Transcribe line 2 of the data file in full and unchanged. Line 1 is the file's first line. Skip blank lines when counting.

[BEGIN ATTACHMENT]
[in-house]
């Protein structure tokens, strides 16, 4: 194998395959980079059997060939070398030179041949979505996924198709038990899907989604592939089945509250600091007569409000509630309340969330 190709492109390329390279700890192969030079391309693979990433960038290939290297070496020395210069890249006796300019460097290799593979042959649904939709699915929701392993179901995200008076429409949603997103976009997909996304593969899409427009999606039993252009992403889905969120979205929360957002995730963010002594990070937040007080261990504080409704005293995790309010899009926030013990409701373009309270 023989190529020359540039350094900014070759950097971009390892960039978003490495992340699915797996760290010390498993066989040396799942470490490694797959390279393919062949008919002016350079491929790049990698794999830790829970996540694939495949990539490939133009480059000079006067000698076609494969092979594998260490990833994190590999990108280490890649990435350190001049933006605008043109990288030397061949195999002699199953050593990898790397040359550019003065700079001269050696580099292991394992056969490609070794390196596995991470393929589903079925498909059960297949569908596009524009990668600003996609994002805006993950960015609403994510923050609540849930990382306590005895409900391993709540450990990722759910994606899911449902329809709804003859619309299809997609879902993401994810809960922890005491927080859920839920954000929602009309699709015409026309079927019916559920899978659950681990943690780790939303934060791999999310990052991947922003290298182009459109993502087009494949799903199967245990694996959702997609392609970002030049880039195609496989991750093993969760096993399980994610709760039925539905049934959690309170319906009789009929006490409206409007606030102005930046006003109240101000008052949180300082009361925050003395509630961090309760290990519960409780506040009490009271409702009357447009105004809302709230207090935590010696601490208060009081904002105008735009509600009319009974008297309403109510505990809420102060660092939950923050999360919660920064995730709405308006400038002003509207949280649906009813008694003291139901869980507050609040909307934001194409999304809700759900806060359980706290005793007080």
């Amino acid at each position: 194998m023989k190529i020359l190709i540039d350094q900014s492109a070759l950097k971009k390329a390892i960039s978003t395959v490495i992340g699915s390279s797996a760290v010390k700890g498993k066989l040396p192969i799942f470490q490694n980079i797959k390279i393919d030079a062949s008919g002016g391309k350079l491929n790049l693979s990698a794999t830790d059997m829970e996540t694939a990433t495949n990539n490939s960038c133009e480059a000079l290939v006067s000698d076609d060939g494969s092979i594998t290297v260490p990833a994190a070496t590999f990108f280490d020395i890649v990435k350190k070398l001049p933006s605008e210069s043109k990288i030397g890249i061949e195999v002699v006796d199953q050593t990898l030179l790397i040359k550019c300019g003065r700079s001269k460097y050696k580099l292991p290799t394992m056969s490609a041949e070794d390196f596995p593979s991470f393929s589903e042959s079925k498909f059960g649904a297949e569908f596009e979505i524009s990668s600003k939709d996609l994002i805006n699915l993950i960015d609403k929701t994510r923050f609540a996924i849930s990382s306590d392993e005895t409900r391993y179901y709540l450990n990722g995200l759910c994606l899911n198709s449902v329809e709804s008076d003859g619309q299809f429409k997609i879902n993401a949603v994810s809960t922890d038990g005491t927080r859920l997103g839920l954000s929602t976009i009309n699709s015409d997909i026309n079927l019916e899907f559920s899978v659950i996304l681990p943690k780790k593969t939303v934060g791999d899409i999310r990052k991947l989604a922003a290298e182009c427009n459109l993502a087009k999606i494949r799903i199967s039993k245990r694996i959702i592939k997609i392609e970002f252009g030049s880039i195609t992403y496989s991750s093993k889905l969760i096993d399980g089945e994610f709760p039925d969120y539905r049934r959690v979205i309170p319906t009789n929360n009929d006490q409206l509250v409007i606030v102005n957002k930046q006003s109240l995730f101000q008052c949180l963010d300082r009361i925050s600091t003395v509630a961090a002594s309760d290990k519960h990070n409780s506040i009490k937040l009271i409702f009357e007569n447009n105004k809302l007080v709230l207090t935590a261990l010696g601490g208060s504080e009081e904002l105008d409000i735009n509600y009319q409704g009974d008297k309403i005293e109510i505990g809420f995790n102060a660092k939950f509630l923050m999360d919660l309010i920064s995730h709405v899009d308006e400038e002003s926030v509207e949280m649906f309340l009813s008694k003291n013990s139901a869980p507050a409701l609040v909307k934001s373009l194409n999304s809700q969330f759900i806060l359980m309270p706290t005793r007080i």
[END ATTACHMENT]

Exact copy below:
């Protein structure tokens, strides 16, 4: 194998395959980079059997060939070398030179041949979505996924198709038990899907989604592939089945509250600091007569409000509630309340969330 190709492109390329390279700890192969030079391309693979990433960038290939290297070496020395210069890249006796300019460097290799593979042959649904939709699915929701392993179901995200008076429409949603997103976009997909996304593969899409427009999606039993252009992403889905969120979205929360957002995730963010002594990070937040007080261990504080409704005293995790309010899009926030013990409701373009309270 023989190529020359540039350094900014070759950097971009390892960039978003490495992340699915797996760290010390498993066989040396799942470490490694797959390279393919062949008919002016350079491929790049990698794999830790829970996540694939495949990539490939133009480059000079006067000698076609494969092979594998260490990833994190590999990108280490890649990435350190001049933006605008043109990288030397061949195999002699199953050593990898790397040359550019003065700079001269050696580099292991394992056969490609070794390196596995991470393929589903079925498909059960297949569908596009524009990668600003996609994002805006993950960015609403994510923050609540849930990382306590005895409900391993709540450990990722759910994606899911449902329809709804003859619309299809997609879902993401994810809960922890005491927080859920839920954000929602009309699709015409026309079927019916559920899978659950681990943690780790939303934060791999999310990052991947922003290298182009459109993502087009494949799903199967245990694996959702997609392609970002030049880039195609496989991750093993969760096993399980994610709760039925539905049934959690309170319906009789009929006490409206409007606030102005930046006003109240101000008052949180300082009361925050003395509630961090309760290990519960409780506040009490009271409702009357447009105004809302709230207090935590010696601490208060009081904002105008735009509600009319009974008297309403109510505990809420102060660092939950923050999360919660920064995730709405308006400038002003509207949280649906009813008694003291139901869980507050609040909307934001194409999304809700759900806060359980706290005793007080």